CFA was performed on the three dimensions of the DHP18 using Mplus (Version 8.1), and composite reliability and convergent validity were calculated using factor loading. Table 3 shows the results, with CR ranging from 0.77 to 0.85 for each dimension, all of which exceed the 0.60 minimum standard, indicating high reliability of the sample data in each dimension. However, in this study, the Average Variance Extracted (AVE) for the BTA dimension measured 0.33, falling below the factor loading standard of 0.36. Additionally, both the Tucker Lewis Index (TLI) and Comparative Fit Index (CFI) fit indices for the BTA were below 0.90 in the CFA model. These findings suggest that the convergent validity of BTA category of the scale in the present study was not satisfactory and that there is a need to consider further research to understand the necessity of this category and its related indicators.

Table 3. Validated factor analysis model fit indices for the sub-dimensional DHP18.

Given the Likert 4-point scoring system utilized by the DHP18 Scale, the MLM estimation method within Mplus was employed to address the possible bias derived from data’s non-normality. Residual correlations between specific items were permitted based on modification indices obtained through the MLM estimation method. The results of the first-order model for the recommended scale, outlined in Tables 4, 5, indicate that all models meet the specified standards.

Table 4. DHP validated factor analysis modified model fit indices.

Table 5. DHP18 validated factor analysis modified model factor loading.

3.3 Sensitivity

Table 6 presented the results of sensitivity and known-group validity. The DHP18 demonstrated limited differentiation between genders, educational levels, types of labor, housing situations, and marital status (indicating lower sensitivity) among social determinants. However, it notably showed effectiveness in distinguishing between patients in two different age groups, particularly in measuring PD. Moreover, DE was effective in differentiating between age groups, obese patients, and those within normal BMI ranges. All three subscales—PD, BTA, and DE—proved effective in distinguishing patients based on their ability to afford healthcare, indicating higher sensitivity in this aspect.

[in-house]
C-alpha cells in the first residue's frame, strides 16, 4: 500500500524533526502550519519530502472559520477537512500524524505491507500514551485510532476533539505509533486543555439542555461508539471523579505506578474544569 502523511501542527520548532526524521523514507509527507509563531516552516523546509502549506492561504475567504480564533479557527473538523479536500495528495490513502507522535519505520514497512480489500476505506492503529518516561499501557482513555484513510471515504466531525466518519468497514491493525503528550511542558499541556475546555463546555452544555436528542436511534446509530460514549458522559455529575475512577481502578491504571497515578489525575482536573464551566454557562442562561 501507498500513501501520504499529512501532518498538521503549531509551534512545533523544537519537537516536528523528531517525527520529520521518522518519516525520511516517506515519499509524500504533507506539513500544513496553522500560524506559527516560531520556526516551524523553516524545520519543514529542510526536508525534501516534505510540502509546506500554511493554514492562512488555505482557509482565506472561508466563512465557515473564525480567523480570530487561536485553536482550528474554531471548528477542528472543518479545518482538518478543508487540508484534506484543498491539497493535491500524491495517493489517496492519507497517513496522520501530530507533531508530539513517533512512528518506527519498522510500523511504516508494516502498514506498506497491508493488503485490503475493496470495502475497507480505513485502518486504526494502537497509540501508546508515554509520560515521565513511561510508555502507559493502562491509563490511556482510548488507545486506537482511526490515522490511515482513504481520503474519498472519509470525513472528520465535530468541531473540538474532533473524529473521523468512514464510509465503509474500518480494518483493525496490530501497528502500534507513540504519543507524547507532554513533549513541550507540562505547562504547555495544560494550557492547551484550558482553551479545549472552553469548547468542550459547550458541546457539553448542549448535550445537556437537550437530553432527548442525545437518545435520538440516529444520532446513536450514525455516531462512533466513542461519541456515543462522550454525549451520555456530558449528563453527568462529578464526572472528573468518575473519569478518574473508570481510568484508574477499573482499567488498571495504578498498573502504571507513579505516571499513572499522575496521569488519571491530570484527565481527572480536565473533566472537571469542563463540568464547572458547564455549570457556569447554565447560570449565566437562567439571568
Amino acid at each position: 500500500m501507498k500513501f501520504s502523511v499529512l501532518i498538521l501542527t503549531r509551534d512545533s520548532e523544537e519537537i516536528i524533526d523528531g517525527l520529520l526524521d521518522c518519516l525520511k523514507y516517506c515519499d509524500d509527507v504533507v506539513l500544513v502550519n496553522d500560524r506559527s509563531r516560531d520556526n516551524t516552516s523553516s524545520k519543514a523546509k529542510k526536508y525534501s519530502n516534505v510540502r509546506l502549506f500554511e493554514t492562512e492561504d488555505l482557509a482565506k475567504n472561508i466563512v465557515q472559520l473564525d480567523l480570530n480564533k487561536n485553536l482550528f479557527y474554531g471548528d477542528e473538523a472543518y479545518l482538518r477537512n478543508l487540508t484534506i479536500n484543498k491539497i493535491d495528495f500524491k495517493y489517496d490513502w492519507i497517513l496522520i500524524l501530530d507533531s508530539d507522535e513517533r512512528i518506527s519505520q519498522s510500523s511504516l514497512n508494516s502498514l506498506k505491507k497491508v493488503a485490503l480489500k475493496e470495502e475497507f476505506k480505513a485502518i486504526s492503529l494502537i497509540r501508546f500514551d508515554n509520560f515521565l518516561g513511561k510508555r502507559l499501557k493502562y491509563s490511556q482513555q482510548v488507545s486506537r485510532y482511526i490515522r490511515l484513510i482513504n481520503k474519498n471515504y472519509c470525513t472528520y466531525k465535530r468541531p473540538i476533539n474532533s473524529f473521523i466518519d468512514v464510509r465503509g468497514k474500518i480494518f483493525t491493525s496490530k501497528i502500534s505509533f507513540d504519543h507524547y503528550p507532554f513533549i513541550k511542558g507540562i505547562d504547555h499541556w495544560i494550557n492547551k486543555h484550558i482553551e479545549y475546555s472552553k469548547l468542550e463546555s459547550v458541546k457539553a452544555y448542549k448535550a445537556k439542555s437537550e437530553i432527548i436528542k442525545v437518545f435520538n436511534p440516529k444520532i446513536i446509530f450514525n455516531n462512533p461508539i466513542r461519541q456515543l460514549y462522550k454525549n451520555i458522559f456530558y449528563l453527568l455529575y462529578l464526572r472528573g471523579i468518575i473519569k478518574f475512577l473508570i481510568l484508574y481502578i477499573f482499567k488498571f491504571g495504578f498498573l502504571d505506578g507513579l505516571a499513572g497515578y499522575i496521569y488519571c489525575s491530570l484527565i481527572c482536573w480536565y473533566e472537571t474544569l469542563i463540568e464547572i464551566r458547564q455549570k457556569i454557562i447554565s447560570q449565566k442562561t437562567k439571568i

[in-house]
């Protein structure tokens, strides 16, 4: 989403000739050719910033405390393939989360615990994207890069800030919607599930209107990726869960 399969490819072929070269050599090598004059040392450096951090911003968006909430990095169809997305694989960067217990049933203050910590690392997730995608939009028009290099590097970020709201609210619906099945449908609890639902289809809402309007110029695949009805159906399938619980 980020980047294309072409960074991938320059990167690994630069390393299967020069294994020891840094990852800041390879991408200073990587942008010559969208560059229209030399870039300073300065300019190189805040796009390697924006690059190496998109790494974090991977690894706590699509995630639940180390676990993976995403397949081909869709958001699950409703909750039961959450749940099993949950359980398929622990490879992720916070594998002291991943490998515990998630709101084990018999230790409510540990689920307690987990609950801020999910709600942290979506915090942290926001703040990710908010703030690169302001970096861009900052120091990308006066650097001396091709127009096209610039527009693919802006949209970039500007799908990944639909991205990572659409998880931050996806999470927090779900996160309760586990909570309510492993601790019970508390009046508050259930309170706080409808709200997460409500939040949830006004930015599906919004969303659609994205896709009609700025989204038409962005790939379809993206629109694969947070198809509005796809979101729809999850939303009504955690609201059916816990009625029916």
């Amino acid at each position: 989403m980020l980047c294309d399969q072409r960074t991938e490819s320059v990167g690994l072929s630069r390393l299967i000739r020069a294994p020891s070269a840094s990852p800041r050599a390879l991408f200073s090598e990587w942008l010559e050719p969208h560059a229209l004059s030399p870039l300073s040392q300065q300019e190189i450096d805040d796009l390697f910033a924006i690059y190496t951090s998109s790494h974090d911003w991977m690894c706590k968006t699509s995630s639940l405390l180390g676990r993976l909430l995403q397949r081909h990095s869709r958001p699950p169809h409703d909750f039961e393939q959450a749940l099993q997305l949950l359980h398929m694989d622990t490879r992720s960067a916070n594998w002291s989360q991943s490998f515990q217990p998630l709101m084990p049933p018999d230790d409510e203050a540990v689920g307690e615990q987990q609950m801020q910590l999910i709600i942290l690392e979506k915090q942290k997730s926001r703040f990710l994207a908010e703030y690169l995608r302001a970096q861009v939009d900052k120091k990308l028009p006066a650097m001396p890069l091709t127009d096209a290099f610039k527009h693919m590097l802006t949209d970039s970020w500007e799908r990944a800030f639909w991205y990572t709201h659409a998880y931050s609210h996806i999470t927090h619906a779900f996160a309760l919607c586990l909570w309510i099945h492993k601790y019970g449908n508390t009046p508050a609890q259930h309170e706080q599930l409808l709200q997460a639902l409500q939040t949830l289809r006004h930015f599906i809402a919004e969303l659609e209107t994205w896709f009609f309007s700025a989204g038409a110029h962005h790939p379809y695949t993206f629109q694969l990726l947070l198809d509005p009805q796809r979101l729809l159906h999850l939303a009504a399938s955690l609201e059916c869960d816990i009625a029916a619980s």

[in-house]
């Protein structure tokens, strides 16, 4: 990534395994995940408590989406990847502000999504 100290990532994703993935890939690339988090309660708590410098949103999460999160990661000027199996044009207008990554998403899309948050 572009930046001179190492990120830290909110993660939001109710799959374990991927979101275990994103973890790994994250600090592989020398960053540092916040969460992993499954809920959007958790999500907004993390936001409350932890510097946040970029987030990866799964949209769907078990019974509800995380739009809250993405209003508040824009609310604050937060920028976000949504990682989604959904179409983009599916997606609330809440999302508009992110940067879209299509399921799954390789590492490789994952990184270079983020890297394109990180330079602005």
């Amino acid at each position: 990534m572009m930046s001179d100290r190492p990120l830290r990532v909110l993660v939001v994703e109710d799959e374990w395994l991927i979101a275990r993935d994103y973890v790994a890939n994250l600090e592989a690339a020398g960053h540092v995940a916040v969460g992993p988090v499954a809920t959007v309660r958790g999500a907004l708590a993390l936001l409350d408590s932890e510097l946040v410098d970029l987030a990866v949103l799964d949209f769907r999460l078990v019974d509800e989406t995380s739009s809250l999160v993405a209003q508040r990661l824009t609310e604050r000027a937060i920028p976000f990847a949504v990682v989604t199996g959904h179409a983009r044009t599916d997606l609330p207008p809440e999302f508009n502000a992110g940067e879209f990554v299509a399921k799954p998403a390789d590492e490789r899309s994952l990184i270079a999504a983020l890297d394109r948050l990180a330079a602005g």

Table 6. Comparison of DHP18 subscales across social determinants.

Table 7 displayed the differential analysis results of DHP18 across various clinical and psychological determinants. Within clinical determinants, the DHP18 subscales exhibited limited capacity to differentiate between patients with varying diabetes durations and different drug treatment methods. Notably, in this survey, only the DE subscale effectively distinguished patients based on their regularity of medical reviews and blood glucose control, using an HbA1c level of 7% as the cutoff point. Regarding psychological determinants, the PAID scores, categorized into two groups based on a total score of 40 points, revealed significant differences in DHP18 subscale scores, indicating a substantial effect size between high and low PAID scores.

Table 7. Comparison of DHP18 subscales across clinical and psychological determinants.

3.4 Impacts of mHealth